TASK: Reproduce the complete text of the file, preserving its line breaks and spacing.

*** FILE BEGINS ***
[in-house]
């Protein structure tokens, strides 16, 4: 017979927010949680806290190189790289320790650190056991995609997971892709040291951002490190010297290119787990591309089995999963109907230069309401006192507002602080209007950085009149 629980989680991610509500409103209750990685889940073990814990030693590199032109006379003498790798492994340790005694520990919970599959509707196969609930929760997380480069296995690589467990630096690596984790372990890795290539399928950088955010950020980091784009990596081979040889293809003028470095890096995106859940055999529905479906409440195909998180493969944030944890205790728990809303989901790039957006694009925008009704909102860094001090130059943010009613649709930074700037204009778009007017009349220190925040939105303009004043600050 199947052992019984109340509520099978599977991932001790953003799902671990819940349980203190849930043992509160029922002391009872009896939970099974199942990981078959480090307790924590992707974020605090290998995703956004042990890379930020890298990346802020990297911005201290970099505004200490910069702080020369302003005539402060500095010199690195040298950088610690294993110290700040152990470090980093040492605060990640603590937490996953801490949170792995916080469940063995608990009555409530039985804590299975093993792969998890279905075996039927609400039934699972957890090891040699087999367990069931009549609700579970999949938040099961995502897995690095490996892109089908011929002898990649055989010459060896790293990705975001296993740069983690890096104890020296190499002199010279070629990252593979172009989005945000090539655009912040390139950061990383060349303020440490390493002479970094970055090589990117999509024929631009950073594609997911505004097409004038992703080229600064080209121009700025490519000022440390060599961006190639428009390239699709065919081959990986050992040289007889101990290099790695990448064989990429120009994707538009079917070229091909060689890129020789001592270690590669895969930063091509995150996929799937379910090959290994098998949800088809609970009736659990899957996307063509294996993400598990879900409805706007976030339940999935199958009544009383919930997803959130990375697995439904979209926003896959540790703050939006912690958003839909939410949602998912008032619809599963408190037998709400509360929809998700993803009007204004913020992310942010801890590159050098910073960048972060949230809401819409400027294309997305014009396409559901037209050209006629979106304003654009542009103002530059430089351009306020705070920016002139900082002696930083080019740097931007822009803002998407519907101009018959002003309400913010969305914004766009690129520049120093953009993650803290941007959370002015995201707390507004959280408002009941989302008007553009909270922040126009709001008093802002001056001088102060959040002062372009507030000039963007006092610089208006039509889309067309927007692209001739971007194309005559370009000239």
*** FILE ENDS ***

[in-house]
């Protein structure tokens, strides 16, 4: 017979927010949680806290190189790289320790650190056991995609997971892709040291951002490190010297290119787990591309089995999963109907230069309401006192507002602080209007950085009149 629980989680991610509500409103209750990685889940073990814990030693590199032109006379003498790798492994340790005694520990919970599959509707196969609930929760997380480069296995690589467990630096690596984790372990890795290539399928950088955010950020980091784009990596081979040889293809003028470095890096995106859940055999529905479906409440195909998180493969944030944890205790728990809303989901790039957006694009925008009704909102860094001090130059943010009613649709930074700037204009778009007017009349220190925040939105303009004043600050 199947052992019984109340509520099978599977991932001790953003799902671990819940349980203190849930043992509160029922002391009872009896939970099974199942990981078959480090307790924590992707974020605090290998995703956004042990890379930020890298990346802020990297911005201290970099505004200490910069702080020369302003005539402060500095010199690195040298950088610690294993110290700040152990470090980093040492605060990640603590937490996953801490949170792995916080469940063995608990009555409530039985804590299975093993792969998890279905075996039927609400039934699972957890090891040699087999367990069931009549609700579970999949938040099961995502897995690095490996892109089908011929002898990649055989010459060896790293990705975001296993740069983690890096104890020296190499002199010279070629990252593979172009989005945000090539655009912040390139950061990383060349303020440490390493002479970094970055090589990117999509024929631009950073594609997911505004097409004038992703080229600064080209121009700025490519000022440390060599961006190639428009390239699709065919081959990986050992040289007889101990290099790695990448064989990429120009994707538009079917070229091909060689890129020789001592270690590669895969930063091509995150996929799937379910090959290994098998949800088809609970009736659990899957996307063509294996993400598990879900409805706007976030339940999935199958009544009383919930997803959130990375697995439904979209926003896959540790703050939006912690958003839909939410949602998912008032619809599963408190037998709400509360929809998700993803009007204004913020992310942010801890590159050098910073960048972060949230809401819409400027294309997305014009396409559901037209050209006629979106304003654009542009103002530059430089351009306020705070920016002139900082002696930083080019740097931007822009803002998407519907101009018959002003309400913010969305914004766009690129520049120093953009993650803290941007959370002015995201707390507004959280408002009941989302008007553009909270922040126009709001008093802002001056001088102060959040002062372009507030000039963007006092610089208006039509889309067309927007692209001739971007194309005559370009000239």